Playing a game like “worst ball” will get you into that grinding, focusing and game-management mindset. 

Playing “worst ball” is straightforward. You basically play a two-ball scramble by yourself, but instead of selecting the best shot, you always select the worst of the two options. So, hit two shots each time, pick the worst one and proceed. It can be time consuming, but trust me, it will usher in a strong attitude, smart decision making, better shot selection and, most importantly, an approach based in a recovery mindset.

Golf.com Contributor

On-course announcer and analyst Mark Immelman is passionate about the game of golf. As a decorated instructor, award-winning NCAA college golf coach, and an accomplished golfer, Mark brings a robust knowledge and vast experience to his role as a television broadcaster and golf instructor. He is currently a Golf Analyst for CBS Sports HQ, and an Analyst and On-course Announcer for CBS Sports and Golf on CBS. He currently also serves as a Studio Analyst and an On-course Announcer for PGA TOUR Live  for PGA TOUR Live.

The older brother to 2008 Masters Champion, Trevor Immelman, Mark grew up in Somerset West, South Africa. After a successful amateur career in South Africa he was offered a golf scholarship to Columbus State University (Columbus , GA). He enjoyed a prolific collegiate tenure highlighted by his four-time All-America selections, two-time Academic All-America awards, and two NCAA Div. II National Championship victories. After graduation, Mark had a short season as a playing professional, but quickly turned his attention to his true passion – golf teaching.

As a golf instructor, Mark believes in cultivating ability and talent by providing comprehensive, holistic golf instruction that is easily understandable and of the highest quality to golfers of all abilities and skill levels. His passionate approach and keen knowledge of the game have led to him being a sought-after mind by leading Professional and Amateur golfers alike. Through his career he has taught and/or consulted to PGA TOUR and European Tour professionals and tournament winners such as: Larry Mize, Loren Roberts, Trevor Immelman, Scott Brown, Patton Kizzire, Louis Oosthuizen and Will Wilcox. He has been recognized as one of “Golf Digest’s Top 20 Instructors Under 40”, Golf Digest’s “Best Teachers in the State of Georgia” and Georgia Trend Magazine’s “Top 40 Under 40 – Georgia’s Best and Brightest”.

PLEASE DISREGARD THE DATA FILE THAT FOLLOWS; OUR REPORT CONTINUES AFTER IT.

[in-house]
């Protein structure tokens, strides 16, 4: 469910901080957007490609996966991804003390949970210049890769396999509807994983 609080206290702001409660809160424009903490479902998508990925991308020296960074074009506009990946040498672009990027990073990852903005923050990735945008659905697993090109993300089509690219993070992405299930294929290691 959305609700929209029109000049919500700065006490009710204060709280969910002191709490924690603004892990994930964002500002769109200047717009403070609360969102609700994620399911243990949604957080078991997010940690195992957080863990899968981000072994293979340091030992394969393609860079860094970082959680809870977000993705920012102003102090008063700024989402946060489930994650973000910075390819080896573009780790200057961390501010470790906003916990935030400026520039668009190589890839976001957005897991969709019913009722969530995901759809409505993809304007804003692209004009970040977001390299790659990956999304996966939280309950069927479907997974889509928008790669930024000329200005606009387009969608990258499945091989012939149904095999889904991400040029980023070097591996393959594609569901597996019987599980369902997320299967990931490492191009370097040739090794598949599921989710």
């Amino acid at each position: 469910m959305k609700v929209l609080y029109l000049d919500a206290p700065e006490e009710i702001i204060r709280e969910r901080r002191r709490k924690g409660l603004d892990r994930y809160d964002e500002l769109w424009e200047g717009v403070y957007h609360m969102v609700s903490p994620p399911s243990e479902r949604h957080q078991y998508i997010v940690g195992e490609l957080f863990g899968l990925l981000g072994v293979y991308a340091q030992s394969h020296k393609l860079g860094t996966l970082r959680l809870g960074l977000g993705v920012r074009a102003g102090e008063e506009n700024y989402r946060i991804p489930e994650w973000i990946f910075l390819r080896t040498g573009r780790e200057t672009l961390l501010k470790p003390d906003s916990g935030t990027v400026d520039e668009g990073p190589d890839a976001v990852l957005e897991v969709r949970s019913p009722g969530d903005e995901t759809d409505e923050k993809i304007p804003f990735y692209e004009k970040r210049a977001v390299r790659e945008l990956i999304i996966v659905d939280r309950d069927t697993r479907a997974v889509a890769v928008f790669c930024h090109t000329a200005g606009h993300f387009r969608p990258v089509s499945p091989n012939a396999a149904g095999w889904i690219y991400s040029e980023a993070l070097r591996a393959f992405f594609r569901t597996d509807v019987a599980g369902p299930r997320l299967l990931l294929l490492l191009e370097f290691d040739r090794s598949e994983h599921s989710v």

As a NCAA College Coach at Columbus State University (since 2001) Mark continues to coach the Columbus State Men’s Golf Team and his program is a perennial contender for Conference and National Titles. He is a two-time NCAA Div. II Atlantic/Southeast Region Coach of the Year, two-time Peachbelt Conference Coach of the Year, and the 2009 NCAA Div. II National Coach of the Year.

In 2019 Mark was selected as Captain and Coach of the (Arnold) Palmer Cup International Team. His team triumphed over the United States Team in the Palmer Cup Matches held at The Alotian Club outside of Little Rock, AR.

Mark’s additional broadcast duties include being a guest analyst on the CBS Sports “First Cut Podcast”. CBS Sports also uses Mark’s unique voice for audio and promotional PGA TOUR advertisements and promotional reads.

He has also served a 6-year tenure as a Play-by-Play Announcer for Sirius/XM PGA TOUR Radio.

Additionally, Mark hosts “On the Mark”, a PGA TOUR Podcast, which to date has been downloaded more than 3 million times in more than 125 countries.

He has also written golf instructional columns and articles for Golf Digest SA, Golf Digest USA and is currently penning instructional pieces for Golf Magazine. As an author, Mark has published two e-Books on golf instruction: “Scandalously SImple – The Easy Way to Accurate Golf Shots” and “Golf is a Game of Recovery”.

You can learn more about at MarkImmelman.com